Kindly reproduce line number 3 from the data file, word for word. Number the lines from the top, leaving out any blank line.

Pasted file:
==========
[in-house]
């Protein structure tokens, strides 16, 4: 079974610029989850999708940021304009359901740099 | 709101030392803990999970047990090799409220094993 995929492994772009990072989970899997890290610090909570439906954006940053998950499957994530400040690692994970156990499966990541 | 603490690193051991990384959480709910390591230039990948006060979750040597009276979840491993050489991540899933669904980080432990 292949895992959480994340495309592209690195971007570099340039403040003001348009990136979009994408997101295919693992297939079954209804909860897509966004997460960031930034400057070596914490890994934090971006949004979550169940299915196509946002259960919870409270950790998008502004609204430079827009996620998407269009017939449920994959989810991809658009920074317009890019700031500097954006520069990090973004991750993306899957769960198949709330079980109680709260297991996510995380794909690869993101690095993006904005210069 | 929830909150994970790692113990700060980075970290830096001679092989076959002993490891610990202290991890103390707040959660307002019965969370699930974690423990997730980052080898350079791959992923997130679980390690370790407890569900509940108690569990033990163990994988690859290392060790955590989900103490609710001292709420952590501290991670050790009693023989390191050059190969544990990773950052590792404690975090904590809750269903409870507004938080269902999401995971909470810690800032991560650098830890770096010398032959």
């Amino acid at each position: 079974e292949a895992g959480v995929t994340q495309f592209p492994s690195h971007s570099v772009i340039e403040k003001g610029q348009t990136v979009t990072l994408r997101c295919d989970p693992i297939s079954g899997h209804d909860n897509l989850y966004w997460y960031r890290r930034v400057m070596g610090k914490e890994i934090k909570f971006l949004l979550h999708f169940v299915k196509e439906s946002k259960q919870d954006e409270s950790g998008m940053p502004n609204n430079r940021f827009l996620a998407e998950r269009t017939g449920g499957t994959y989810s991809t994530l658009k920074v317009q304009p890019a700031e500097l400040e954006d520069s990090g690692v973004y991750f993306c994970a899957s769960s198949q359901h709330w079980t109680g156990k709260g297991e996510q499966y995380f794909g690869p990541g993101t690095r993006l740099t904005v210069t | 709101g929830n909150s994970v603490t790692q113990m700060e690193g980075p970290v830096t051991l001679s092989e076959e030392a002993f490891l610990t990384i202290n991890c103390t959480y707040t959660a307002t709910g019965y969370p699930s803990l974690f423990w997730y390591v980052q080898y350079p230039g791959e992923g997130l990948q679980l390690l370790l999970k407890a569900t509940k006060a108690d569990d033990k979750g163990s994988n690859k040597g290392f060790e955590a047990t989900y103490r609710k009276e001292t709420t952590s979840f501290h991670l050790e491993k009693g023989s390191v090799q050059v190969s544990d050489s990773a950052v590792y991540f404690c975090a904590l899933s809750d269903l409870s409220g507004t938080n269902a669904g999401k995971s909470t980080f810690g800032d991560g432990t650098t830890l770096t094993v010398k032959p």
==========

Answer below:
């Amino acid at each position: 079974e292949a895992g959480v995929t994340q495309f592209p492994s690195h971007s570099v772009i340039e403040k003001g610029q348009t990136v979009t990072l994408r997101c295919d989970p693992i297939s079954g899997h209804d909860n897509l989850y966004w997460y960031r890290r930034v400057m070596g610090k914490e890994i934090k909570f971006l949004l979550h999708f169940v299915k196509e439906s946002k259960q919870d954006e409270s950790g998008m940053p502004n609204n430079r940021f827009l996620a998407e998950r269009t017939g449920g499957t994959y989810s991809t994530l658009k920074v317009q304009p890019a700031e500097l400040e954006d520069s990090g690692v973004y991750f993306c994970a899957s769960s198949q359901h709330w079980t109680g156990k709260g297991e996510q499966y995380f794909g690869p990541g993101t690095r993006l740099t904005v210069t | 709101g929830n909150s994970v603490t790692q113990m700060e690193g980075p970290v830096t051991l001679s092989e076959e030392a002993f490891l610990t990384i202290n991890c103390t959480y707040t959660a307002t709910g019965y969370p699930s803990l974690f423990w997730y390591v980052q080898y350079p230039g791959e992923g997130l990948q679980l390690l370790l999970k407890a569900t509940k006060a108690d569990d033990k979750g163990s994988n690859k040597g290392f060790e955590a047990t989900y103490r609710k009276e001292t709420t952590s979840f501290h991670l050790e491993k009693g023989s390191v090799q050059v190969s544990d050489s990773a950052v590792y991540f404690c975090a904590l899933s809750d269903l409870s409220g507004t938080n269902a669904g999401k995971s909470t980080f810690g800032d991560g432990t650098t830890l770096t094993v010398k032959p």